Bruntwood: Our Roots in Community
It is not just the concrete, glass and steel of our cities where we are involved, but it is working across the whole community where we see our role as being of very real importance — Michael Oglesby, Founder of Bruntwood
Those words from the late Michael Oglesby express a sentiment which has been central to the way we do business since 1976, when Bruntwood was formed. We have always recognised our moral obligation to do things differently. For us, social impact is about operating in a sustainable way that improves health, wellbeing, equality and culture, whilst boosting the local economy. In other words, having a positive impact on people and the planet.
Many businesses are just catching up with this idea — yet it has been part of the fabric of everything we do throughout our 47-year history. That’s because the legacy begun by Michael Oglesby at Bruntwood’s inception is deeply rooted in the values he, and the Oglesby family, have always held.
Why does social impact matter at Bruntwood?
“Dad really, really loved people,” says Chris Oglesby (CEO of Bruntwood). “He loved working with people and his background in building allowed him to recognise how our properties benefit people and places. Starting out in the poor economic circumstances of the 1970s made us appreciate the value of everything, and thanks to Dad’s attitude, it’s second nature to us to prioritise purpose, people and planet over profit.”
More and more businesses are also putting purpose first. They are becoming more conscious of the impact they’re having whilst doing business and are setting up their operations to do good. In 2018, highflying real estate company, Oxford Properties announced the first zero carbon high-rise tower, The Stack, in Canada. The same year, Netflix offered 52 weeks of parental leave to birth parents and non-birth parents (including for adopted children). And in 2020, following the pandemic, US financial services giant Wells Fargo donated $6.25m towards a global recovery programme, in addition to the 1.5% of annual revenue it already donates to nonprofits such as food banks and renewable energy projects.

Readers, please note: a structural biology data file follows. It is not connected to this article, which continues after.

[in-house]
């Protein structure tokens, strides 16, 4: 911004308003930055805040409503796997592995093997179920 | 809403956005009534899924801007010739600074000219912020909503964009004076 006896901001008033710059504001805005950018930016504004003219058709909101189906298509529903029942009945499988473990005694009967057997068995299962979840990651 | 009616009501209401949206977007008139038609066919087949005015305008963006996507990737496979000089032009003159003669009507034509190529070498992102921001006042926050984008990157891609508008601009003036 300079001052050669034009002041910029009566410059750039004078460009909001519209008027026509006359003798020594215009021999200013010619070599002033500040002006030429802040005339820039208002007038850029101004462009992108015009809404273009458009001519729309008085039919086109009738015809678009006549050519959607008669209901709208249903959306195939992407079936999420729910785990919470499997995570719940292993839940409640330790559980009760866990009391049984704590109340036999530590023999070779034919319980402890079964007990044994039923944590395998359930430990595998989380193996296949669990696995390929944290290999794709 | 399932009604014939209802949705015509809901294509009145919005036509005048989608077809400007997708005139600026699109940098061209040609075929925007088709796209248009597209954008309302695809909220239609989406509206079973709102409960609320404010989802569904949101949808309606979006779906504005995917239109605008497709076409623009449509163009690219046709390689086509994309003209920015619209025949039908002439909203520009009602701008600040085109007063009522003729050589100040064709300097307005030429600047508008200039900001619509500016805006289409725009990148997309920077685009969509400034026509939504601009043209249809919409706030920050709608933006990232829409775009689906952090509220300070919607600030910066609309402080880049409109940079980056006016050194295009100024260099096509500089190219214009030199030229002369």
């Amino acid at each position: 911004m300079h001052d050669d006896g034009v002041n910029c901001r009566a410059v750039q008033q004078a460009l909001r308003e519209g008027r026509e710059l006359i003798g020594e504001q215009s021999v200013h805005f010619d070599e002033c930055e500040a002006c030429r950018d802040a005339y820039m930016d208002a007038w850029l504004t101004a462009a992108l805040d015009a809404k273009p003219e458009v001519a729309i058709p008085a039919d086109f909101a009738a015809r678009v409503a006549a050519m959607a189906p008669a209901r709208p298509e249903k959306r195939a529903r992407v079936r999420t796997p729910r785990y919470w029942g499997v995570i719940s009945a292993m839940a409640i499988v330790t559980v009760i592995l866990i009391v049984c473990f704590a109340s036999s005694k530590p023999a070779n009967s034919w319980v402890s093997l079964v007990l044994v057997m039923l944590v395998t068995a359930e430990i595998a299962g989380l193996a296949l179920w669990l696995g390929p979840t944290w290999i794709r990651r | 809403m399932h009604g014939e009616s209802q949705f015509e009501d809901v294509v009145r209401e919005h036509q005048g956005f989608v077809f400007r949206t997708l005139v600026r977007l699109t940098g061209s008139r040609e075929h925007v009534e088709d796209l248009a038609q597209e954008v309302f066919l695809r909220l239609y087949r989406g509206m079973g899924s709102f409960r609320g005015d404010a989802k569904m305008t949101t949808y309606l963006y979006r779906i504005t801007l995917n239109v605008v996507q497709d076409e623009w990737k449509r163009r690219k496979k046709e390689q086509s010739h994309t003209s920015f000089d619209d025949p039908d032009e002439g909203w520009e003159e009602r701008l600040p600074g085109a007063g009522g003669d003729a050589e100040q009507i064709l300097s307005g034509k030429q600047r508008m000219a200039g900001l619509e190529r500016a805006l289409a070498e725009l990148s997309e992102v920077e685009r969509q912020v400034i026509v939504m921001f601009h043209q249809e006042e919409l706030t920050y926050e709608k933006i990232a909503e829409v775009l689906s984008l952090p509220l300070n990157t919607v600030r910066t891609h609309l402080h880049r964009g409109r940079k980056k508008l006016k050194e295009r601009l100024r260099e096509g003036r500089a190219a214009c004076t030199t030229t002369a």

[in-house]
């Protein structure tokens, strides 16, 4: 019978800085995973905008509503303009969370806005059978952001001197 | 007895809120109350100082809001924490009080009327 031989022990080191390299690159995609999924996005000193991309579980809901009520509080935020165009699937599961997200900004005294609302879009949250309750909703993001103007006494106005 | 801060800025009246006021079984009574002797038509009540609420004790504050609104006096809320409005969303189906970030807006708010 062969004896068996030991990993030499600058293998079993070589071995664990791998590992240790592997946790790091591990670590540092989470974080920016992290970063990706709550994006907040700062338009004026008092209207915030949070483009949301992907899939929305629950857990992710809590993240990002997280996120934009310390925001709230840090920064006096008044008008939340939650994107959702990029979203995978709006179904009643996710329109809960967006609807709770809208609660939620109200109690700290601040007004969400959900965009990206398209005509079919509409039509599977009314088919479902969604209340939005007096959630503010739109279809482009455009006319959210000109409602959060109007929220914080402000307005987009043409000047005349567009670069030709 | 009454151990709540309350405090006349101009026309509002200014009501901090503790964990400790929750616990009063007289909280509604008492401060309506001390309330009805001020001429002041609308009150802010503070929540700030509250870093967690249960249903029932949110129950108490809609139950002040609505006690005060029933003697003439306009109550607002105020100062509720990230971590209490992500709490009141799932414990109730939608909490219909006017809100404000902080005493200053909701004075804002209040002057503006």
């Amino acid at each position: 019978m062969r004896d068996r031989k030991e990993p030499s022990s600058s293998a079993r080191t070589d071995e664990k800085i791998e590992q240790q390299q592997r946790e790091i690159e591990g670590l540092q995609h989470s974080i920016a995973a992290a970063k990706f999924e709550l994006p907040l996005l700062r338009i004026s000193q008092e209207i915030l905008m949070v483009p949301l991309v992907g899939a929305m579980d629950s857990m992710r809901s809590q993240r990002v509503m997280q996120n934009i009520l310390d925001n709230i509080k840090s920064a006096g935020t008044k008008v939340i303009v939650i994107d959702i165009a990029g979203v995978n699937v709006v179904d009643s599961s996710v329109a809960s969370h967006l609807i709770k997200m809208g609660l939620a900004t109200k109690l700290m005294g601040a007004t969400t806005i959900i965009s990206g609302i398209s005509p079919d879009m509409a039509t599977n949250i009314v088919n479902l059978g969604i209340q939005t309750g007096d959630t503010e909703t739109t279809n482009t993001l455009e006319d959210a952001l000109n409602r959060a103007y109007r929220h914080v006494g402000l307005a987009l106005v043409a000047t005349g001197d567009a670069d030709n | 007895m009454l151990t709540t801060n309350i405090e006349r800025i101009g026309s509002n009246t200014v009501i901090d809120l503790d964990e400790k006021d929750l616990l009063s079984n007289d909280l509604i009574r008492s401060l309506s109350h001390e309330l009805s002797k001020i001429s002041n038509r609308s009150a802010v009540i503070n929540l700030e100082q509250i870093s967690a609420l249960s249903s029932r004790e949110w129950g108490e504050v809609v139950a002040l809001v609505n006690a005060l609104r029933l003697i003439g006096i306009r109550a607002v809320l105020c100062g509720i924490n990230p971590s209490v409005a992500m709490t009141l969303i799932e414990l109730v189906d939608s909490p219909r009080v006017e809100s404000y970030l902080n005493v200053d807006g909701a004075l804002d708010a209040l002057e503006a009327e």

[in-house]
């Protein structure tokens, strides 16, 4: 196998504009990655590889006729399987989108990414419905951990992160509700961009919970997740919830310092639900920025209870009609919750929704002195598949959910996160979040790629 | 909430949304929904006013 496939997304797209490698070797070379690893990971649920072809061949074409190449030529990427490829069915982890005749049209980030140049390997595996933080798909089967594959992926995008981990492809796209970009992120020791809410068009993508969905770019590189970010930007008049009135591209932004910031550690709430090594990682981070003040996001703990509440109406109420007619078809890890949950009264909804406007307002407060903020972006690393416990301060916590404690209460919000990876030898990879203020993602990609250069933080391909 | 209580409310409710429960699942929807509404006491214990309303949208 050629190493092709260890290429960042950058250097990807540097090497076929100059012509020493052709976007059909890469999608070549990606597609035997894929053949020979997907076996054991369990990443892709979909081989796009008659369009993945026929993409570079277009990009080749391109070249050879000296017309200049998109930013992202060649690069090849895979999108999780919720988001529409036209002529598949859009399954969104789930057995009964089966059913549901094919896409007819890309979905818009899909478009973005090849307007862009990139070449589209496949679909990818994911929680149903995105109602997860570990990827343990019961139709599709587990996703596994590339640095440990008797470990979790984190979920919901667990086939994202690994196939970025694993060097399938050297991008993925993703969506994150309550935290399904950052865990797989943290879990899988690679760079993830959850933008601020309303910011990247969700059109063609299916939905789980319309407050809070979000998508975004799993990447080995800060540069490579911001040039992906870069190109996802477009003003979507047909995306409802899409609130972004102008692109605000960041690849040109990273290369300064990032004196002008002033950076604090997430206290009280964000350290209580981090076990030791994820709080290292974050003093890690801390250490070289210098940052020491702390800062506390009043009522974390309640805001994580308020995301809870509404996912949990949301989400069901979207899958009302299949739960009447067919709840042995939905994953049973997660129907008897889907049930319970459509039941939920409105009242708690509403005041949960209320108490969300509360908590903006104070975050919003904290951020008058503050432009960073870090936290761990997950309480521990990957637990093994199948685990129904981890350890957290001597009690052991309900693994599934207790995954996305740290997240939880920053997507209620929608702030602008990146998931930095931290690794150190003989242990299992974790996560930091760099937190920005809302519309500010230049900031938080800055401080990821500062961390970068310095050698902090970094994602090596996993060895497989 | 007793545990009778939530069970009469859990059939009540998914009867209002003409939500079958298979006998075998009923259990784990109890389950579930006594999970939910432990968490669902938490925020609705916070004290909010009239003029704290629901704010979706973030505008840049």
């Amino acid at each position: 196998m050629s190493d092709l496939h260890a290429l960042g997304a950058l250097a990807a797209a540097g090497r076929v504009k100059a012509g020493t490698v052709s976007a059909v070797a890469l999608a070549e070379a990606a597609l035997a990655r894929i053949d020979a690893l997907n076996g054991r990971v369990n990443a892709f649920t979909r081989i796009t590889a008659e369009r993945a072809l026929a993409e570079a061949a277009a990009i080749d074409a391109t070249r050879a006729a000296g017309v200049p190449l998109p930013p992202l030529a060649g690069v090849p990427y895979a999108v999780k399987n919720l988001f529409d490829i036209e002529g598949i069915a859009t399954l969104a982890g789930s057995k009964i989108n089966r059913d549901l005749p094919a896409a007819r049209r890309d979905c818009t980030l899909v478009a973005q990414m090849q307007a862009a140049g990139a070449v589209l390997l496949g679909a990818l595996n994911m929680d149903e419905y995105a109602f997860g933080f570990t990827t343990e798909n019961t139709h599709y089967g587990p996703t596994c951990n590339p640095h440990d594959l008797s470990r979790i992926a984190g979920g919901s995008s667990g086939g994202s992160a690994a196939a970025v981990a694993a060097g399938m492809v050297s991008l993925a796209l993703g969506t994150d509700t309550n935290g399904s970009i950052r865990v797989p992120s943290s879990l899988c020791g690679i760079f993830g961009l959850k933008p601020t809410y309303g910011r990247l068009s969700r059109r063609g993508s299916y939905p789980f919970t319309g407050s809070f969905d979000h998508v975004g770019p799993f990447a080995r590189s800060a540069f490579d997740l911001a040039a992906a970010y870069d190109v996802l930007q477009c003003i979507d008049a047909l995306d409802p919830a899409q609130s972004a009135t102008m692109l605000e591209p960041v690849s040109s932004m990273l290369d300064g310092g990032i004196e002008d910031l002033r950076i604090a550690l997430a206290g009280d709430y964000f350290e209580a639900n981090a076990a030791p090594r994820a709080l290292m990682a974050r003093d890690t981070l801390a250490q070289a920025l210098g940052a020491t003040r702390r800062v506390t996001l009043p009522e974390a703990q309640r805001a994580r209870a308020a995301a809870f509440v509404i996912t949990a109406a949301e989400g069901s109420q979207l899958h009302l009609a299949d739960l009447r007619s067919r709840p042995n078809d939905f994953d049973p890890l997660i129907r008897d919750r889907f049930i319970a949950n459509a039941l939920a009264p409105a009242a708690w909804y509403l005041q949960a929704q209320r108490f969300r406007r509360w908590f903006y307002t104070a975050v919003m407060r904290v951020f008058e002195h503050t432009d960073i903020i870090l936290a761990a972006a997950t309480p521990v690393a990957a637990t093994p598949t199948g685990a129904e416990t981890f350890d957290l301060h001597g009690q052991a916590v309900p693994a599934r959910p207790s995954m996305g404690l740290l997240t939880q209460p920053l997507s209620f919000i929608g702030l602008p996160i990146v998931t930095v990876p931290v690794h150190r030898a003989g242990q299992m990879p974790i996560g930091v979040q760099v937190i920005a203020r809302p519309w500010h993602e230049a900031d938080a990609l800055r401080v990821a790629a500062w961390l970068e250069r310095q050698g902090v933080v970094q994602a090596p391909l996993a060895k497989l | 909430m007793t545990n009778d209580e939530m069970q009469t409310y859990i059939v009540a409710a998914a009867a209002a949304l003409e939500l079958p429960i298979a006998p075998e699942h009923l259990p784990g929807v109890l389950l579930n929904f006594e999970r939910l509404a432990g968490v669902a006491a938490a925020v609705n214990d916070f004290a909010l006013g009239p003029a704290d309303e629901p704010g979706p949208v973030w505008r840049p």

How are we different?
The success of these large-scale social impact projects evidences a fundamental shift away from ‘bigger, faster, cheaper’ as the way business boosts the economy. Those values no longer resonate. We’re now living in a new value system, dubbed the ‘kindness economy’ by retail expert and broadcaster, Mary Portas.
Yet, what makes us different is our long-term commitment to the places we work in. Playing a key role in ensuring we do that right is our work alongside the Oglesby Charitable Trust (OCT). The OCT was set up by Michael, and his wife Jean, and allows Bruntwood a deeper and broader understanding of the cities we work in, and of the communities and people within them. OCT activity is funded by the Oglesby family and through profit generated by Bruntwood's success.
Kate Vokes (née Oglesby), Chair of Trustees at the OCT and Non-Executive Director at Bruntwood reflects on this: “Part of the reason why the OCT was set up by our parents was to help resolve the societal issues that ultimately have an impact on the customers, partners and suppliers that we work with, along with Bruntwood itself. The OCT’s work allows us to understand the places that we’re operating in more deeply and then help in the best way we can, from providing funds to offering our strategic expertise, and simply making meaningful connections across our networks. That’s our formula for creating a positive, long-lasting impact on places.”
Learning from the past, evolving for the future
The blend of commerce and philanthropy, of work and lifestyle, which has always been essential to our success, now defines the future of business. We’ll always be evolving our approach, to ensure it has the greatest benefit to our places and their communities. But it’s also important to celebrate key milestones and learn from what’s gone by.
Over the next few weeks, we’ll be spotlighting some key activity across our social impact agenda, defined largely by our purpose pillars: sustainability, health & wellbeing, fair society, and cultural vibrancy. Meanwhile, you can find out more about our purpose-driven approach and long-term investment in places here.